What trumps being a legend? Being a pioneer. The chrome-domed robots that jacked the bodies of Guy-Manuel de Homem-Christo and Thomas Bangalter on the eve of the 21st century long ago settled their claim on the former title (by my estimation, at the moment the fake-out kick drum at the beginning of the filter-disco epic “One More Time” gave way to the meaty thud of the real beat), but they evidently believe the latter can't be earned through reputation alone, which is undoubtedly why they felt compelled to provide Giorgio Moroder the forum to compose his disco life and times for nine indulgent minutes. Daft Punk's long-in-progress new album Random Access Memories, simultaneously the most narcissistic and selfless gesture in their careers so far, is a painstaking mission statement. It's also often a pain.
If the album smacks of the willfully retrograde, well, it's not like Discovery didn't also bewilder audiences ready to have their asses assaulted by more ruthlessly thick loops on the order of “Da Funk.” The red alert for most thrill-seekers here will be the duo's emphasis on live instrumentation, analog drumbeats, antiquated—not just retro, but downright ancient— synthesizer models and virtually no sample chopping. But the attentiveness to craft, the deployment of EQ naturalism, the emphasis on tantric repetitions with minor but crucial variations that characterize RAM have all been signposts of Daft Punk's work in the past, to varying degrees. Not for nothing has the album's pre-release build-up seemed to have been predicated on writing Human After All out of the history books and positing this as the heir to Discovery's throne; there's no room in this particular narrative to apologize for an album that, never mind their alleged affinity for it, was produced in a sloppy-fast two weeks. Not when they've achieved their Gaucho.
With shades of soul brothers in bemused detachment Donald Fagen and Walter Becker, Daft Punk's work now hops between genres in a way that threatens to satisfy fans of none of them, dissecting the elements of each and filling the room with the sour odor of formaldehyde. Their music here is as unnervingly stiff and rewardingly labored as Steely Dan's later albums, and also as rewardingly fussy. No one would dare dispute their bona fides now, but their genius seems directed at too-cool-for-school deconstruction, musicianship sublimated to presumptuous but mesmerizing instructiveness. Fagen and Becker were dedicated mixologists obsessing over the flavor profiles of their homemade bitters, but refusing to let the base spirit of any cocktail assert its own innate character. De Homem-Christo and Bangalter are cake bosses sculpting layers of neon fondant into stiff peaks simulating meringue, selectively editing out the cake itself. Legends sell recipes, but pioneers work without foundations. Why use bourbon or eggs when you can slip your captive audience Fernet Branca?
At almost every turn, RAM deliberately cheats its listening audience of the empty calories they've been weaned on. Even “Get Lucky,” the album's now in retrospect deceptively reassuring lead single and the entire substance of Columbia's promotional push thus far, is a model of reservation next to the likes of “Aerodynamic” or even “Technologic.” In sequence within the album, Pharrell's smooth falsetto and Nile Rodgers's tangy guitar voicing form a primer in basic groove architecture, no longer a retro commodity, but a simulacrum and, on this album, a genuine oddity.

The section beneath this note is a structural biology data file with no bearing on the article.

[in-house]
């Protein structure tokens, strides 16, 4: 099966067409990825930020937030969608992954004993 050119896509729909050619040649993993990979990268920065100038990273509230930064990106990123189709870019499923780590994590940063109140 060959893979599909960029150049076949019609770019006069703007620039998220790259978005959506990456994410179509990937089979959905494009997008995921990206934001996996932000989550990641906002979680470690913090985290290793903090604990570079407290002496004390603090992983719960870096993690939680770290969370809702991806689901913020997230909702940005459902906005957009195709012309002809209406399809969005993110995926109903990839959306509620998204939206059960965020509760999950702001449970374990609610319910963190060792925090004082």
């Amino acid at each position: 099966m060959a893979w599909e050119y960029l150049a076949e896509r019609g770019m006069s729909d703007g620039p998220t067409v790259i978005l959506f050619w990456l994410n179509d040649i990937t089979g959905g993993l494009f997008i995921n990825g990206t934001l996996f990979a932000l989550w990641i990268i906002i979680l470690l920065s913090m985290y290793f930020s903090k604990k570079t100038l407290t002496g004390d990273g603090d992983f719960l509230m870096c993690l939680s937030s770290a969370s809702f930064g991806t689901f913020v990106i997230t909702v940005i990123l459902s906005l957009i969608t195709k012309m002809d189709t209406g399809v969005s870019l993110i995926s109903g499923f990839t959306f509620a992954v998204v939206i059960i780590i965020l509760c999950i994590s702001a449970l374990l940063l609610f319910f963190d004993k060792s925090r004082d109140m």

But few other tracks on RAM are so ripe for dance-floor assimilation, despite their pleasures. “I remember touch,” gurgles the Phantom of the Paradise at the opening of the irresistible Paul Williams collaboration “Touch” before rejecting Eros and admitting, “I need something more.” The song is a barmy echo of the earlier “Giorgio By Moroder” in that both compress entire histories into miniature narratives conveyed via musical maximalism. “Giorgio By Moroder” hews relatively close to 1977, but “Touch” expands its scope to accommodate for everything from Williams's ripe Tin Pan Alley showmanship, callisthenic wakka-chikka disco, and Ryan Tedder R&B bombast. “Give Life Back to Music” is a call to arms that opens the album with both barrels loaded, but unlike Discovery's four-four quartet (without question one of the strongest opening sets of any album in the CD era), RAM drifts almost immediately into melancholia, like a theme and variations stemming from “Something About Us.” The vocodor that buzzsawed through “Digital Love” and “Harder, Better, Faster, Stronger” here underscores the downbeat love hangover of jazz-fusion artists submitting to 4 a.m. disco. “Beyond” and “The Game of Love” suggest breathers from Herbie Hancock circa Sunlight, and until they head back to the grid halfway through, “Motherboard” is straight Bob James.
RAM is an album that ultimately comes off having more respect for its spiritual predecessors than its listeners. Daft Punk aren't necessarily presuming the mantle of pioneers so much as they're using an LP to pay tribute to the roster of people they consider to have earned the designation. Some may call it arrogant and others will find it humble, but you have to love that not a single name attached to the album, nor a single reference point you could infer from the music within, would also be found on the tag cloud of Homework's “Teachers.” DJs on the run.